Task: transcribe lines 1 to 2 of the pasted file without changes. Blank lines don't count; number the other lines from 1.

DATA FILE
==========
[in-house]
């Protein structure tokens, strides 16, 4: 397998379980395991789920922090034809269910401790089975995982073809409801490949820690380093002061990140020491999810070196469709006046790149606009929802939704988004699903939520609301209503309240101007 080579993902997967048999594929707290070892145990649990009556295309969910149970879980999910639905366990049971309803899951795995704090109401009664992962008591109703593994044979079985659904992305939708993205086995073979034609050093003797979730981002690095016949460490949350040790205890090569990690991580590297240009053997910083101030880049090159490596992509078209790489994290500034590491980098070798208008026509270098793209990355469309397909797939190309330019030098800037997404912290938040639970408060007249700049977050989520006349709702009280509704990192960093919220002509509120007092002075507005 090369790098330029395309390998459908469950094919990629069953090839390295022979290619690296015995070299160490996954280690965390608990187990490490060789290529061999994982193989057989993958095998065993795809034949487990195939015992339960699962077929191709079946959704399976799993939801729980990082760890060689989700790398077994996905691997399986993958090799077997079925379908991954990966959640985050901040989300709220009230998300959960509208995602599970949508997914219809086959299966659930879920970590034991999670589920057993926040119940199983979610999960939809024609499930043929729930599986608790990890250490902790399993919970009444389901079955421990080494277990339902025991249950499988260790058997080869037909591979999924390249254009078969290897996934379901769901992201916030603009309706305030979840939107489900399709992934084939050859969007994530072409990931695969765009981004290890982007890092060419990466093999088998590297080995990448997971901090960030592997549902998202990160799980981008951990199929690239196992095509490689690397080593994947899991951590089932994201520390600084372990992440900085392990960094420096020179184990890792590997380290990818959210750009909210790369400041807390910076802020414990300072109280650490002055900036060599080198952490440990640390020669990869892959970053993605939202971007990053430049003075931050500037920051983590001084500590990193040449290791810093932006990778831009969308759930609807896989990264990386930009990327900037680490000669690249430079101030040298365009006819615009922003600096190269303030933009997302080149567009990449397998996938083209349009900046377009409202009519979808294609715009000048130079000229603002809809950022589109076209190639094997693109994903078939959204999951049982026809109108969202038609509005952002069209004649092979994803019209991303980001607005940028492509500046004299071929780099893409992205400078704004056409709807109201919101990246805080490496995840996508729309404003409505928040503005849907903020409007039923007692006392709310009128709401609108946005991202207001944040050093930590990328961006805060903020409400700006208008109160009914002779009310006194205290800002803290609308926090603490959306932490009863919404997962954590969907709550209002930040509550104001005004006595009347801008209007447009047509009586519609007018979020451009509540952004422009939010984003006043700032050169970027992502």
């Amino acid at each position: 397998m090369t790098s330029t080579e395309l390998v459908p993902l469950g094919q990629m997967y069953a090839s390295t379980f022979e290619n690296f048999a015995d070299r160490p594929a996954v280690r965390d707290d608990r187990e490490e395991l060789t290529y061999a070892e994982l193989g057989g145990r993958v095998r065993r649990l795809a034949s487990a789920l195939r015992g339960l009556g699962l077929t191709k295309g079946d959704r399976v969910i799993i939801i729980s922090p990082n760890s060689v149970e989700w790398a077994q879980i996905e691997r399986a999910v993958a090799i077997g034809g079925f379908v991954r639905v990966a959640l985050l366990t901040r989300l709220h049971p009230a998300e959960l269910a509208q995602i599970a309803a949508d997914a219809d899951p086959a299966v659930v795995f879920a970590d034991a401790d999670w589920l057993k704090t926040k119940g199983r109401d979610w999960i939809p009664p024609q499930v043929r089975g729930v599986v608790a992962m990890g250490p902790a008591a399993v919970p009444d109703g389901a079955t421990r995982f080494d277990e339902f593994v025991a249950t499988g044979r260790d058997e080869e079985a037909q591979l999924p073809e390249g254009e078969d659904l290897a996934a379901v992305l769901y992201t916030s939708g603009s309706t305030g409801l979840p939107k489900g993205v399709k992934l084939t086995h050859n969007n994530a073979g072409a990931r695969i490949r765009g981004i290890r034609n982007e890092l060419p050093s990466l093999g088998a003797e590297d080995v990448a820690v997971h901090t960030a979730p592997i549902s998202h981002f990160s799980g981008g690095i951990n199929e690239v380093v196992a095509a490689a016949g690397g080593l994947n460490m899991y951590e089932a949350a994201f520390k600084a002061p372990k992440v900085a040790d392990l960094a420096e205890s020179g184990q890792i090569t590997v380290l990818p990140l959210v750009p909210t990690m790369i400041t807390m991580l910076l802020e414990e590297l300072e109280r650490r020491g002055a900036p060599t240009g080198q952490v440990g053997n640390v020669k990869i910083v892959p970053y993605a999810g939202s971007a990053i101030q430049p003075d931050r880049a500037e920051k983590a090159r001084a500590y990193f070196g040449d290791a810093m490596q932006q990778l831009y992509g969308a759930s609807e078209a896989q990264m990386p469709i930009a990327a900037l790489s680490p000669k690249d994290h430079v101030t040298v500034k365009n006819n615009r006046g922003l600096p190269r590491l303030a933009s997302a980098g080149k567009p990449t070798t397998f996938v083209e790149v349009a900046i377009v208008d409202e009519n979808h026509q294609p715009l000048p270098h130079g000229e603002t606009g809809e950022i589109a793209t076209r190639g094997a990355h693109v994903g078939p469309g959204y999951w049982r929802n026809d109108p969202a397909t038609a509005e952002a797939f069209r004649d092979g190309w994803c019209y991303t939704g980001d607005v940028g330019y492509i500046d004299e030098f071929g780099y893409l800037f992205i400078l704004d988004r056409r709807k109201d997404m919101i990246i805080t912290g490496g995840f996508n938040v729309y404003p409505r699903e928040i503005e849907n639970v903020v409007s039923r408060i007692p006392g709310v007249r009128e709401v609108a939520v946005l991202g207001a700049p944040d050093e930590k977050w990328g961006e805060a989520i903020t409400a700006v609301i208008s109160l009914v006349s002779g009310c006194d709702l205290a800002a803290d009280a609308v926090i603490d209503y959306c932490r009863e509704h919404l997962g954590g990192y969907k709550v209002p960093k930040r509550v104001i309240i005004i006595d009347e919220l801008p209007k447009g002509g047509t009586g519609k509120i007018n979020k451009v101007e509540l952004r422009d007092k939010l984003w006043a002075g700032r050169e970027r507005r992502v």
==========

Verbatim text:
[in-house]
């Protein structure tokens, strides 16, 4: 397998379980395991789920922090034809269910401790089975995982073809409801490949820690380093002061990140020491999810070196469709006046790149606009929802939704988004699903939520609301209503309240101007 080579993902997967048999594929707290070892145990649990009556295309969910149970879980999910639905366990049971309803899951795995704090109401009664992962008591109703593994044979079985659904992305939708993205086995073979034609050093003797979730981002690095016949460490949350040790205890090569990690991580590297240009053997910083101030880049090159490596992509078209790489994290500034590491980098070798208008026509270098793209990355469309397909797939190309330019030098800037997404912290938040639970408060007249700049977050989520006349709702009280509704990192960093919220002509509120007092002075507005 090369790098330029395309390998459908469950094919990629069953090839390295022979290619690296015995070299160490996954280690965390608990187990490490060789290529061999994982193989057989993958095998065993795809034949487990195939015992339960699962077929191709079946959704399976799993939801729980990082760890060689989700790398077994996905691997399986993958090799077997079925379908991954990966959640985050901040989300709220009230998300959960509208995602599970949508997914219809086959299966659930879920970590034991999670589920057993926040119940199983979610999960939809024609499930043929729930599986608790990890250490902790399993919970009444389901079955421990080494277990339902025991249950499988260790058997080869037909591979999924390249254009078969290897996934379901769901992201916030603009309706305030979840939107489900399709992934084939050859969007994530072409990931695969765009981004290890982007890092060419990466093999088998590297080995990448997971901090960030592997549902998202990160799980981008951990199929690239196992095509490689690397080593994947899991951590089932994201520390600084372990992440900085392990960094420096020179184990890792590997380290990818959210750009909210790369400041807390910076802020414990300072109280650490002055900036060599080198952490440990640390020669990869892959970053993605939202971007990053430049003075931050500037920051983590001084500590990193040449290791810093932006990778831009969308759930609807896989990264990386930009990327900037680490000669690249430079101030040298365009006819615009922003600096190269303030933009997302080149567009990449397998996938083209349009900046377009409202009519979808294609715009000048130079000229603002809809950022589109076209190639094997693109994903078939959204999951049982026809109108969202038609509005952002069209004649092979994803019209991303980001607005940028492509500046004299071929780099893409992205400078704004056409709807109201919101990246805080490496995840996508729309404003409505928040503005849907903020409007039923007692006392709310009128709401609108946005991202207001944040050093930590990328961006805060903020409400700006208008109160009914002779009310006194205290800002803290609308926090603490959306932490009863919404997962954590969907709550209002930040509550104001005004006595009347801008209007447009047509009586519609007018979020451009509540952004422009939010984003006043700032050169970027992502």